3. Ao-Zhong submitted that the failure of its corporate representative to vote against the funding resolutions was the result of a plan involving several parties for Apollo to obtain control of Globe. Ao-Zhong made a number of allegations including that the order in which the funding resolutions were voted at the meeting was changed.
  4. 12. Ao-Zhong submitted that the circumstances surrounding the voting at the meeting were unacceptable and Apollo obtained control of Globe in contravention of section 606 and contrary to the principles in section 602.

Final orders sought

  1. Ao-Zhong sought final orders including that Apollo's shares in Globe be vested in ASIC for sale.


Out of time

  1. Ao-Zhong submitted that the application was not out of time because the effect of the circumstances on its voting power in Globe was continuing and, in the alternative, asked the Panel to extend time pursuant to section 657C(3)(b).
  2. Section 657C(3) provides that:
    An application for a declaration under section 657A can be made only within:
    1. 2 months after the circumstances have occurred; or
    2. a longer period determined by the Panel.
  3. There is a distinction between the occurrence of circumstances and their effects; circumstances occur at a particular time whereas the effects of those circumstances may be ongoing.3 The Panel determines whether circumstances are unacceptable having regard to the effect of the circumstances.4 The time limit set by section 657C(3) cannot be extended by relying on the ongoing effects of the circumstances. The Panel however has the discretion to extend time under section 657C(3)(b) to receive an application.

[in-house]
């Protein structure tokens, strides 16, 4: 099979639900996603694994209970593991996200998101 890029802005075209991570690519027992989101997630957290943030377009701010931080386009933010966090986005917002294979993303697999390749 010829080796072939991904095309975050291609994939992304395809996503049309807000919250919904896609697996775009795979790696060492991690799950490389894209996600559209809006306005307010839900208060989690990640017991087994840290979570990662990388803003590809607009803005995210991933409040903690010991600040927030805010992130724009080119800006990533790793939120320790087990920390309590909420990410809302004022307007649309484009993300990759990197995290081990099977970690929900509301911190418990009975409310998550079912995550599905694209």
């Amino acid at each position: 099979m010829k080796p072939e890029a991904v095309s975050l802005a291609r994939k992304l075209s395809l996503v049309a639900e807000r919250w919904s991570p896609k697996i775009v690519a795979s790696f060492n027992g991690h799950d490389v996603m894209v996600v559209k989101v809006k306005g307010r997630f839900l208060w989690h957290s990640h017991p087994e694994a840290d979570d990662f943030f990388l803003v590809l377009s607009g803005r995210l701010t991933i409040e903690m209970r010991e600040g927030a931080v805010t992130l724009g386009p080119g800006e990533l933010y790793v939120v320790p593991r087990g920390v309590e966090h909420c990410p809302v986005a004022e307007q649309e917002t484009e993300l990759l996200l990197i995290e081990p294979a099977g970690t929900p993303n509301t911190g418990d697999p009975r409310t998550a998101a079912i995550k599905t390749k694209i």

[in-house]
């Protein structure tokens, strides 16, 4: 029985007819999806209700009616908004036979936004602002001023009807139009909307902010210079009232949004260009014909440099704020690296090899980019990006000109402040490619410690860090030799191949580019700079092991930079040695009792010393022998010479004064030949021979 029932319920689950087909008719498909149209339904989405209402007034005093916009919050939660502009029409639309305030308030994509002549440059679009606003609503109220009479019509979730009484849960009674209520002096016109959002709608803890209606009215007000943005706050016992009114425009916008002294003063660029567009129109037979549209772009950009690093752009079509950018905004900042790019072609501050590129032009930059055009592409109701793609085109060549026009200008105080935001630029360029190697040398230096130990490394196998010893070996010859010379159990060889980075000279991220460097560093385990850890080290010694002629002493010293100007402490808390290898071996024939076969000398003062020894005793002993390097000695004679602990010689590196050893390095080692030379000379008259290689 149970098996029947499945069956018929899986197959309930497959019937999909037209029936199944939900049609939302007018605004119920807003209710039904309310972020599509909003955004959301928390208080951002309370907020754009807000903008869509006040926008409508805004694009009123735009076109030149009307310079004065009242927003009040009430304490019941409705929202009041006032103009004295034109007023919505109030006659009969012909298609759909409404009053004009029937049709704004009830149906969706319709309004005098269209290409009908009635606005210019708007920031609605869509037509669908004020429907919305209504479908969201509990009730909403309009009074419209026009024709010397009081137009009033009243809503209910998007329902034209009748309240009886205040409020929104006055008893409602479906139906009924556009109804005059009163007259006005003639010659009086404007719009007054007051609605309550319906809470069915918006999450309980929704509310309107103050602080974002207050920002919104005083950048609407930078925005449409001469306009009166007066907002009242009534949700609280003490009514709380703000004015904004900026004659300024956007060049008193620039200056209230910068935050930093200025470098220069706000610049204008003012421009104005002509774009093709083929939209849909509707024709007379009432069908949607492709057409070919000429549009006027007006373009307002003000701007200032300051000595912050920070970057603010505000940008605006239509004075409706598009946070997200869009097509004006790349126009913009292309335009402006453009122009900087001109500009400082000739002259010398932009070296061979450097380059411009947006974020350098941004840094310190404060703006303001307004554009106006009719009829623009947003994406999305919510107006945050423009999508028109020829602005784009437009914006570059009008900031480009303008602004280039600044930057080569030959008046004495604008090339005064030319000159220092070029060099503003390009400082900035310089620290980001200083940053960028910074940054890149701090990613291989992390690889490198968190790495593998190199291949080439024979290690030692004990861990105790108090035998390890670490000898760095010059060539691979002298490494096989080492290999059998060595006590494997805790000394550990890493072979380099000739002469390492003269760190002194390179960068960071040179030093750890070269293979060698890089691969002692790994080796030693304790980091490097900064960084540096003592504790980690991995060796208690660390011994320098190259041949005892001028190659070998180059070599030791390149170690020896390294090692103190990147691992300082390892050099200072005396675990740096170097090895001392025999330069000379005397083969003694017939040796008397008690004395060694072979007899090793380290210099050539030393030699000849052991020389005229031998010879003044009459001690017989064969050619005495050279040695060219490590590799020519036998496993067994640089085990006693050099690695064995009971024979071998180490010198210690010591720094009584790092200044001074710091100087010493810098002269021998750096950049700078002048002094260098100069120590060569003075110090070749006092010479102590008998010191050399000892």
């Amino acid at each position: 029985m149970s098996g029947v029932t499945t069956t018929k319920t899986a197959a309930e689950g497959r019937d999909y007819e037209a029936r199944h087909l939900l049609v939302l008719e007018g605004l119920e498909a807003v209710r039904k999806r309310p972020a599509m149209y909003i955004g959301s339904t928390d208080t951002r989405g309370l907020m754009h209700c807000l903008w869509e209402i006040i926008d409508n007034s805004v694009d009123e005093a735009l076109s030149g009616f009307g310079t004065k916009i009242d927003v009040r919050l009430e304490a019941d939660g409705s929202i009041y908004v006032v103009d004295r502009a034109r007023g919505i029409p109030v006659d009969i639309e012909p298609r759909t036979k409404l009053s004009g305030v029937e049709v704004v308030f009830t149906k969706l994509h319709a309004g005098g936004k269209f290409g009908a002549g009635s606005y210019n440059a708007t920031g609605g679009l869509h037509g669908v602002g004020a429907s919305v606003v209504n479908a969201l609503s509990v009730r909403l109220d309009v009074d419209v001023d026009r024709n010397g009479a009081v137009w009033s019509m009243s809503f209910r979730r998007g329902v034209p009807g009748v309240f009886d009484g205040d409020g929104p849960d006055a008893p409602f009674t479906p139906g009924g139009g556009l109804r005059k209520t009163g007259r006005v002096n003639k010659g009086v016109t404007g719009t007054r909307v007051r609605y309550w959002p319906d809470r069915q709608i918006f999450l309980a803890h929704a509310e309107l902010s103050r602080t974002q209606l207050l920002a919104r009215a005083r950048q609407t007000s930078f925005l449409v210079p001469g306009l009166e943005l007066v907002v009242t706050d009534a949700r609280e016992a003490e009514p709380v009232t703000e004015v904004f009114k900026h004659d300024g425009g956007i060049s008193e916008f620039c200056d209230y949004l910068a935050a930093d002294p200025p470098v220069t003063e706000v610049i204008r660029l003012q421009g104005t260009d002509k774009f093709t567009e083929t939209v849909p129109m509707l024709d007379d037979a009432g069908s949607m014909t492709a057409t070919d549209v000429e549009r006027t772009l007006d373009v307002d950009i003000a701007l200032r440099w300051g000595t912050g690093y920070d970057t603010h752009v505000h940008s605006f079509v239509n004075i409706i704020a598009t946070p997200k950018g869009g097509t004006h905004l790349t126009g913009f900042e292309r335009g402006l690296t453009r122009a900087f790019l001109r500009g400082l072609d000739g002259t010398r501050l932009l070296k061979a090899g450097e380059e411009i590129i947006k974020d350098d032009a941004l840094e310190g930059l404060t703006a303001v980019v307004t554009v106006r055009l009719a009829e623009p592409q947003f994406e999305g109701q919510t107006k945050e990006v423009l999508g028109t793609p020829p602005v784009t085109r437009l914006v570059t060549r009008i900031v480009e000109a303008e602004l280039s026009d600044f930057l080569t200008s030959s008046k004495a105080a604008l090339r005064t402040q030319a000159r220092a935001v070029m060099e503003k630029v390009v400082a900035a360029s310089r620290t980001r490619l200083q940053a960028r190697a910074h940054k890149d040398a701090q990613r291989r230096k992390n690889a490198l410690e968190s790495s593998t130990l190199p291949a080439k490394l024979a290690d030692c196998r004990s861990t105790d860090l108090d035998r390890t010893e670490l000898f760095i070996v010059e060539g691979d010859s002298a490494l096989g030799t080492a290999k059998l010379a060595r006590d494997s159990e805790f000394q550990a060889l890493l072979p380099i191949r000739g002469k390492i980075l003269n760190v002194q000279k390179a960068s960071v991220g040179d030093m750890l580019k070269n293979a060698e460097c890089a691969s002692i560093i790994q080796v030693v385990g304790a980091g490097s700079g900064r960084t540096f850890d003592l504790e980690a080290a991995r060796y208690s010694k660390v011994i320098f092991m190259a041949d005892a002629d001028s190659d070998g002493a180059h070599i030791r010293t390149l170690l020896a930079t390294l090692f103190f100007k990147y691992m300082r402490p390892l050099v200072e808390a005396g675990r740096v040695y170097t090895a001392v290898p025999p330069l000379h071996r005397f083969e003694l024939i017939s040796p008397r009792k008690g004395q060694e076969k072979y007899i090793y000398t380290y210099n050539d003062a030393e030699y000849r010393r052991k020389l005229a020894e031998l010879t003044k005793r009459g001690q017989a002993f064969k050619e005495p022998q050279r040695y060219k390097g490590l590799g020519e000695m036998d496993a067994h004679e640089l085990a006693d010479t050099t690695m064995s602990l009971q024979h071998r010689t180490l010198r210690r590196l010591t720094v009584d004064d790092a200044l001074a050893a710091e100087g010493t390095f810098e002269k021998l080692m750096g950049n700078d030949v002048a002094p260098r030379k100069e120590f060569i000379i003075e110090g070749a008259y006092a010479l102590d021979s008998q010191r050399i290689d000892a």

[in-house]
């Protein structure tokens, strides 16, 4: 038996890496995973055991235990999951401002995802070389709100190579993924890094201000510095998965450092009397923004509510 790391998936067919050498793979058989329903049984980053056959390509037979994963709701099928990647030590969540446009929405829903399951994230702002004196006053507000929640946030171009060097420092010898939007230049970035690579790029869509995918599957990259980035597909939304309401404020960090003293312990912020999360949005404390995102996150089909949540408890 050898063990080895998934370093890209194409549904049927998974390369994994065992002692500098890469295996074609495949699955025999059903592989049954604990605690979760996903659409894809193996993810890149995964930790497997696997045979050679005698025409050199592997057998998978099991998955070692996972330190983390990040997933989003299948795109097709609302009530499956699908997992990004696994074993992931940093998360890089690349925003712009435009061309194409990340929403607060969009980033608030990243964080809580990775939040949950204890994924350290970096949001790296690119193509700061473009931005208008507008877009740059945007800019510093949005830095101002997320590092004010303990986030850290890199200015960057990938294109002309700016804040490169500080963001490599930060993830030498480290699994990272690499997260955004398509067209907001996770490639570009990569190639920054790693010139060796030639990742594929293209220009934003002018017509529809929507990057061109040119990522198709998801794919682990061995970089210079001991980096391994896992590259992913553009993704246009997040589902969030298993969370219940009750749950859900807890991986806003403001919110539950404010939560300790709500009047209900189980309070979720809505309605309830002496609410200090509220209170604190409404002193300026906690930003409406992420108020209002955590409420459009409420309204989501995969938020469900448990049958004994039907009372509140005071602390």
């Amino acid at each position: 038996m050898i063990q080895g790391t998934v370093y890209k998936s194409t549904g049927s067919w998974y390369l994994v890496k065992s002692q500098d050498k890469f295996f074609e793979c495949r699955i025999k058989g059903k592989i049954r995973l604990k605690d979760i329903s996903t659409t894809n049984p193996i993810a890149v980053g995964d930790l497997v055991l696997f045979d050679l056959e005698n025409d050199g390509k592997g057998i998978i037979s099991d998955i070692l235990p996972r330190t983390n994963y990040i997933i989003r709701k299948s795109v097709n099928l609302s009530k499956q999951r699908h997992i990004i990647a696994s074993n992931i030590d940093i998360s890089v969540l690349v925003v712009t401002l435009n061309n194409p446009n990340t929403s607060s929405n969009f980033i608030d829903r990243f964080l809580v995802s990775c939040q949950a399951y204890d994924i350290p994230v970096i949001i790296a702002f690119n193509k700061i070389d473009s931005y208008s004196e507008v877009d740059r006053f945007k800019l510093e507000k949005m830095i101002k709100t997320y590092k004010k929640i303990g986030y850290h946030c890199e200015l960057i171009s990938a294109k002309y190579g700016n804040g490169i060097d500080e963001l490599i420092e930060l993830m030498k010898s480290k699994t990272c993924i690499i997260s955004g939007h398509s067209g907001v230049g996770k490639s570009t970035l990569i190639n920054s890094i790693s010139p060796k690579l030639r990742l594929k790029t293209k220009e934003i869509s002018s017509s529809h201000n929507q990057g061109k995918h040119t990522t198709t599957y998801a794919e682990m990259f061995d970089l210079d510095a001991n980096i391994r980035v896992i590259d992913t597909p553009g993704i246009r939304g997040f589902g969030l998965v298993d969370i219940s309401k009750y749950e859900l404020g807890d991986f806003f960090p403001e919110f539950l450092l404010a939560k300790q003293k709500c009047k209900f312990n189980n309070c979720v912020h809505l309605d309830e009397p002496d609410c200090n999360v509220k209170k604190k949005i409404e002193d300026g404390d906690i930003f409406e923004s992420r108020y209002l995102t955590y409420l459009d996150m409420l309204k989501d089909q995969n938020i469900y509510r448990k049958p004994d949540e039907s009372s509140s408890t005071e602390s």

4. In exercising its discretion, the Panel has stated that "it should not lightly exercise that discretion. The time limit was set by the legislature to provide certainty to market participants in the context of takeovers that actions could not be challenged indefinitely."5
  5. The Panel considers whether it would be undesirable for a matter to go unheard because it was lodged outside the two month time limit if:
    1. essential matters supporting the applicant's case first came to light during the two month period preceding the application and
    2. the application made credible allegations of clear, serious and ongoing unacceptable circumstances.6
  6. The Panel also takes into account the public interest in deciding whether to extend time.7
  7. Ao-Zhong submitted that details of the unacceptable circumstances only came to light in late 2016. It further submitted that gathering information for purposes of making its application was hampered by ongoing investigations by Chinese authorities of relevant persons.
  8. Globe submitted in its preliminary submission that the circumstances were "self-inflicted" and that the dilution was a direct result of actions by Ao-Zhong's employees and representatives and Ao-Zhong's decision not to take up rights under the rights issue.
  9. The applicant's allegations, if made out, potentially involve serious contraventions of various laws in addition to section 606. However, the application has been made long out of time. While certain evidence presented by the applicant only came to light late last year, the results of the meeting were released on the same day as the meeting. The applicant could have taken action promptly after that time. Some of the matters that arguably fell most clearly within the Panel's jurisdiction were evident then.

Whether to conduct proceedings

  1. As discussed below, we may have had concerns about Globe's item 7 approval at the meeting being approved on a show of hands. However, in determining whether to conduct proceedings, it is relevant to consider, among other things, our ability to investigate the claims and the remedies available. In our view, the considerable period of time that has passed since the meeting took place and the circumstances surrounding the application, makes it difficult for us to investigate the allegations.
  2. Further, the lapse of time and possible intervening events likely increases the prejudice to parties affected by any action we might take.8 If unacceptable circumstances were found to have occurred, it would be difficult for us to provide a suitable remedy to protect the rights or interests of persons affected without unfairly prejudicing any person.